I have two scars in the center of my forehead. I only remember getting one of them. I was a Brownie scout that year, and I ran in the house because I had just sold my first box of Girl Scout Cookies, to the next door neighbors, which was no testament to my selling abilities — the sweet elderly couple would have bought anything from me. Still, I was excited to tell my family, and in my excitement I disregarded the no-running rule and ran into the kitchen, and I managed to fall headfirst into the dishwasher.
For years, my parents jokingly complained — much to my embarrassment — that I had dented the new dishwasher.
I also had dented my head. The bleeding frightened me, cuts on the head bleed profusely. Mom fixed it up with butterfly stitches and bandaids.
I didn’t die of a head wound, despite how glamorous a death that would have seemed to my Brownie self. I only got a small scar. Eventually another scar joined it, or perhaps it was there first; i was a clumsy child and remember the details of very few scars.
My mom once pointed out that the two scars in such close proximity looked like a minus sign and a one.
Negative one. Hahahaha.
But that was me, wasn’t it? I thought it to myself many times.
The only daughter in a family of boys, the one so who was so good (but did wrong so often). The one who was so smart (but frequently appeared to be missing common sense).
Do you know, I didn’t know until I was a teenager that women had ‘private parts’. I simply knew that boys and men had weewees, and girls had none (whenever i thought about it, i was truly baffled that we somehow managed to urinate).
I was in college and married before I finally learned the names of all the lady parts.
My whole life until then, all I really knew was girls were missing things boys had.
So girls had to be prettier, and eat more neatly, because that one special difference somehow made it acceptable for boys to be rougher and dirtier. Also boys could pee outside, which is something I secretly envied during swimming season when we had our own backyard pool.
The difference between girls and boys also meant that, while in theory I could do anything I wanted when I grew up, I would be very happiest if I had a bunch of children and spent as much time with them as possible. Later, as my family began reading Nancy Campbell’s magazine and the Pearls’ books, I realized it meant my body would always belong to someone with a dick, and I could only purposely limit the number of children I bore if I wanted to risk sinning against god.
It meant that no matter how gifted with prophecy and teaching my dad said I was (he once figured those were my spiritual gifts), it would never be appropriate for me to speak to mixed groups.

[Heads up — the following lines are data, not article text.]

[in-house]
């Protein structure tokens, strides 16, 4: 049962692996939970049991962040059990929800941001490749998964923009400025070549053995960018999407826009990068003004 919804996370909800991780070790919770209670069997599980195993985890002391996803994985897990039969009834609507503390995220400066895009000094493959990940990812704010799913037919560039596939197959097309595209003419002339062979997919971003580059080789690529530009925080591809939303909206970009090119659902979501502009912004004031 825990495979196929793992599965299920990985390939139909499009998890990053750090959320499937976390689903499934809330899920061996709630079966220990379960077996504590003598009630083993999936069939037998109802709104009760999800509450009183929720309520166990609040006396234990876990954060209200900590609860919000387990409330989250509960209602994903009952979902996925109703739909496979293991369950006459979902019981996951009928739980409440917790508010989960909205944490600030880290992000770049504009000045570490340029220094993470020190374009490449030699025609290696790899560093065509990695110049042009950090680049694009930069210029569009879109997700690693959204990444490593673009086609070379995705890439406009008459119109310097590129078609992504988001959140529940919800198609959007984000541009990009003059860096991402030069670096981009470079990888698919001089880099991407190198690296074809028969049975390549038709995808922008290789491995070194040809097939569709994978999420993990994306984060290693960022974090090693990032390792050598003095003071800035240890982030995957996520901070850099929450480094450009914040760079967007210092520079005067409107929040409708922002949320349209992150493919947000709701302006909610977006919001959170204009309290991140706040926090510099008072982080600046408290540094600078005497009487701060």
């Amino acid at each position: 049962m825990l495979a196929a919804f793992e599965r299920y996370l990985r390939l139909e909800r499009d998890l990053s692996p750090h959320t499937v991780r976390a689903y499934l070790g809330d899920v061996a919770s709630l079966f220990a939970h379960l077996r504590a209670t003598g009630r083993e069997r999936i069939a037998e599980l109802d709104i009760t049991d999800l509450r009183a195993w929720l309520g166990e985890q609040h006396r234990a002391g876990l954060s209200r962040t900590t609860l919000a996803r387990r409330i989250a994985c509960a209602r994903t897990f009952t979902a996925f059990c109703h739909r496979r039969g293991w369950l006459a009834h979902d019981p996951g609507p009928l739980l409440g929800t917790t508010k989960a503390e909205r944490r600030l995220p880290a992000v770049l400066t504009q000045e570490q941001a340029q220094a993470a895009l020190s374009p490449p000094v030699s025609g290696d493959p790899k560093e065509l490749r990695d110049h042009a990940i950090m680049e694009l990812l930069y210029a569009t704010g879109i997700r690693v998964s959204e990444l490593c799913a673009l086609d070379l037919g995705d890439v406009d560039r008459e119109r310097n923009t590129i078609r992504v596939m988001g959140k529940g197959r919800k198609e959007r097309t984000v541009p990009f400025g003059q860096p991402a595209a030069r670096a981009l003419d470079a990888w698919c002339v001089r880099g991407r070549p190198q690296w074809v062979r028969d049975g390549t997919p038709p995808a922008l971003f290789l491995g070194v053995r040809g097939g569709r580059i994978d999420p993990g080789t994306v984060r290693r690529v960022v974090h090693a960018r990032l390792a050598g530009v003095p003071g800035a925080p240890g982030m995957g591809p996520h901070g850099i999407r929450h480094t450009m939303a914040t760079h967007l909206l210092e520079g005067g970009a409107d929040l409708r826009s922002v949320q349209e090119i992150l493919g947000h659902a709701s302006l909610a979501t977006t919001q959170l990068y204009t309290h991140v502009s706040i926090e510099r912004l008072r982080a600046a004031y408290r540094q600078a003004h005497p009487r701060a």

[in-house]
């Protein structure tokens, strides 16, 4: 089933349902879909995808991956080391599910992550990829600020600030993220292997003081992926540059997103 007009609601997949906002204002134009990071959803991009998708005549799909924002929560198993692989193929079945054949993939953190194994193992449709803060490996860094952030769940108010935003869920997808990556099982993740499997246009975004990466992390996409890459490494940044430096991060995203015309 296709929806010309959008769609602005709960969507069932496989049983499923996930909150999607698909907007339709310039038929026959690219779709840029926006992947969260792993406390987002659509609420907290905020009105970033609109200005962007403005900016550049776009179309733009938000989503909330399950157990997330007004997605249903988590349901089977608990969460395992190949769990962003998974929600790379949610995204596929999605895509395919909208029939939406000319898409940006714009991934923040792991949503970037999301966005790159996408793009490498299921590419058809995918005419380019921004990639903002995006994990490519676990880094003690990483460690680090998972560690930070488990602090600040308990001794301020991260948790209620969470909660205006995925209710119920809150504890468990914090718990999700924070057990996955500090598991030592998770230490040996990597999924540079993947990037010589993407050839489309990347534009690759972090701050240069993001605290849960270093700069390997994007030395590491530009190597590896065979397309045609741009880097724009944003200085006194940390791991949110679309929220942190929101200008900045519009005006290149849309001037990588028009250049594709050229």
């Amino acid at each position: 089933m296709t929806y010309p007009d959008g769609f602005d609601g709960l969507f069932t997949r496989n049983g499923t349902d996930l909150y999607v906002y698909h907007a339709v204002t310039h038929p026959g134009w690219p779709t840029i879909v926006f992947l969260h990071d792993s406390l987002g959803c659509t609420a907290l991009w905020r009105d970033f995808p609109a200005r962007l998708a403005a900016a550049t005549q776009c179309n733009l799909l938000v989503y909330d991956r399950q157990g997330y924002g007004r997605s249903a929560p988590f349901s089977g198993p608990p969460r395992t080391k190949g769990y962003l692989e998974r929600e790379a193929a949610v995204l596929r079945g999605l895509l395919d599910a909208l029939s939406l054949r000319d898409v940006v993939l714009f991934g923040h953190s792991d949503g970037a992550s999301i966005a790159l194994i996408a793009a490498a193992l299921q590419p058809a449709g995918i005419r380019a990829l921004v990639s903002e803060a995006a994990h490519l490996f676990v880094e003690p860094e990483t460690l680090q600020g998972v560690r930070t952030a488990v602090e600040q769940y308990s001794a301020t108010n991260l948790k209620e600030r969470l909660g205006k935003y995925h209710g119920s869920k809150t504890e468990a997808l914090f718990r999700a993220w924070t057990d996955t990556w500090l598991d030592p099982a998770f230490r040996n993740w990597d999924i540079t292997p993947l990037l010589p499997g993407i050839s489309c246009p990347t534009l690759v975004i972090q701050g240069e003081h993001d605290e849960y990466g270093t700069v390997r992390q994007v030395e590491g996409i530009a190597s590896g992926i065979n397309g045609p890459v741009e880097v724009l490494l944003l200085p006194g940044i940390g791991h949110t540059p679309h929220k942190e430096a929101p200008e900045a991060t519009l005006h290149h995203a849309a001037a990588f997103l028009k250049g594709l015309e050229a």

My brothers occasionally joked about my minus-one scar. But I knew what it meant. It meant I was worth less. That god, in his love, wanted me to be worth less than men because he said so, and because he was god and therefore I had to accept my less-than status happily, that somehow because it was god’s desire, being less than actually meant being more than.
I also figured that my marking was a sign of what a sinful and rebellious person I was, that I would be always incapable of living up to the high calling Christ wanted for me.
When I started wearing makeup, I had mixed feelings about covering up that scar. It had become in my mind not two separate scars but a single symbol. On the one hand, I wouldn’t risk being teased and my face would look more attractive, but on the other, I would possibly be dishonest, by trying to hide the fact that I was clearly marked as a negative one.
A few months ago I mentioned a vivid and obvious scar on my arm. My mother suggested I try putting Vitamin E oil on it, and put on a dab, saying it might help. I intended to get some oil of my own to apply regularly, but never did.
More recently, I was looking for a DIY cellulite wrap, because I am caving to societal expectations and frankly it is one of the most emotionally healthy things I have done in awhile.
So I found one that looked simple, which required cellulite cream and Vitamin E oil.
A few days later, after a shopping trip, I slathered myself in creams and then wrapped myself in cling wrap. I didn’t look in the mirror, because I was terrified. I squeaked to my robe and covered up before leaving the bathroom to watch Merlin and sweat away the inches.
I caught my reflection in the mirror as I went out the door. I looked back down at the small bottle of oil and gulped. Those scars on my forehead had been marking me as a negative one for a decade and a half, and I had believed them to be a sign, for a decade and a half. Did I even dare touch the scar now?
Oh, but I do dare. I cut off my long hair and I wear shirts that accentuate my breasts and I form my own opinions on the world, and I do not have to believe in signs that are marking me to make me remember my place anymore.
I’m twenty-five years old, so far away from being a Brownie Scout. There is almost no chance the oil will have any effect on the old scars on my forehead.
I held my breath, then I carefully poured the oil into my hands. I spread it gently over the scar in a cross pattern, as if I were anointing myself.
I recognize the pain and beauty in my soul, and I tell myself, you are not ‘less than.’ You are not a negative one.
It’s time to let myself heal, even if it’s too late for the scars.
Then I sighed a deep sigh of resolve and the plastic squeaked, and I laughed and hobbled off to the couch to watch Morgana discover she’s actually magical. It’s hard to be serious for long when you’re wrapped in stretchy plastic.